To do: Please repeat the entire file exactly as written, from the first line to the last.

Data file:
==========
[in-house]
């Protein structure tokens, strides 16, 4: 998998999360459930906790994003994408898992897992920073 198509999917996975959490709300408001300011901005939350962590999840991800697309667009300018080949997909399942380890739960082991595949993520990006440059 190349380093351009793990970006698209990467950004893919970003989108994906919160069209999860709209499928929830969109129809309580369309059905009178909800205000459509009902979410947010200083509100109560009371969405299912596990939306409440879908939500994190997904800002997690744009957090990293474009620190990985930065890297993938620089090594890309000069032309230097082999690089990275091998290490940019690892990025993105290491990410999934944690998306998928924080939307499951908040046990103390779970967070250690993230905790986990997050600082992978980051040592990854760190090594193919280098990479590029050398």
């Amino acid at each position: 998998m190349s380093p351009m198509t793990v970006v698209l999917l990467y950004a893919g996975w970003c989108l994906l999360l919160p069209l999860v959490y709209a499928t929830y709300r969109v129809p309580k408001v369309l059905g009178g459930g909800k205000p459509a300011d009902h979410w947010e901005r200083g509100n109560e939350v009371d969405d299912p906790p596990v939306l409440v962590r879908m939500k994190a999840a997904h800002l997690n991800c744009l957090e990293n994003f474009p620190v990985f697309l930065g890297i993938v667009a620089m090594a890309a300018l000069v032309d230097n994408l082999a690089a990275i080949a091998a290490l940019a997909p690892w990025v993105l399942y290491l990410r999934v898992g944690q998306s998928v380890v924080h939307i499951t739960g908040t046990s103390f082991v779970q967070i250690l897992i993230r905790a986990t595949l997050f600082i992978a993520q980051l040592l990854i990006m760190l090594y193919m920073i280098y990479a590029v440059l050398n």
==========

[in-house]
């Protein structure tokens, strides 16, 4: 998998999360459930906790994003994408898992897992920073 198509999917996975959490709300408001300011901005939350962590999840991800697309667009300018080949997909399942380890739960082991595949993520990006440059 190349380093351009793990970006698209990467950004893919970003989108994906919160069209999860709209499928929830969109129809309580369309059905009178909800205000459509009902979410947010200083509100109560009371969405299912596990939306409440879908939500994190997904800002997690744009957090990293474009620190990985930065890297993938620089090594890309000069032309230097082999690089990275091998290490940019690892990025993105290491990410999934944690998306998928924080939307499951908040046990103390779970967070250690993230905790986990997050600082992978980051040592990854760190090594193919280098990479590029050398």
């Amino acid at each position: 998998m190349s380093p351009m198509t793990v970006v698209l999917l990467y950004a893919g996975w970003c989108l994906l999360l919160p069209l999860v959490y709209a499928t929830y709300r969109v129809p309580k408001v369309l059905g009178g459930g909800k205000p459509a300011d009902h979410w947010e901005r200083g509100n109560e939350v009371d969405d299912p906790p596990v939306l409440v962590r879908m939500k994190a999840a997904h800002l997690n991800c744009l957090e990293n994003f474009p620190v990985f697309l930065g890297i993938v667009a620089m090594a890309a300018l000069v032309d230097n994408l082999a690089a990275i080949a091998a290490l940019a997909p690892w990025v993105l399942y290491l990410r999934v898992g944690q998306s998928v380890v924080h939307i499951t739960g908040t046990s103390f082991v779970q967070i250690l897992i993230r905790a986990t595949l997050f600082i992978a993520q980051l040592l990854i990006m760190l090594y193919m920073i280098y990479a590029v440059l050398n």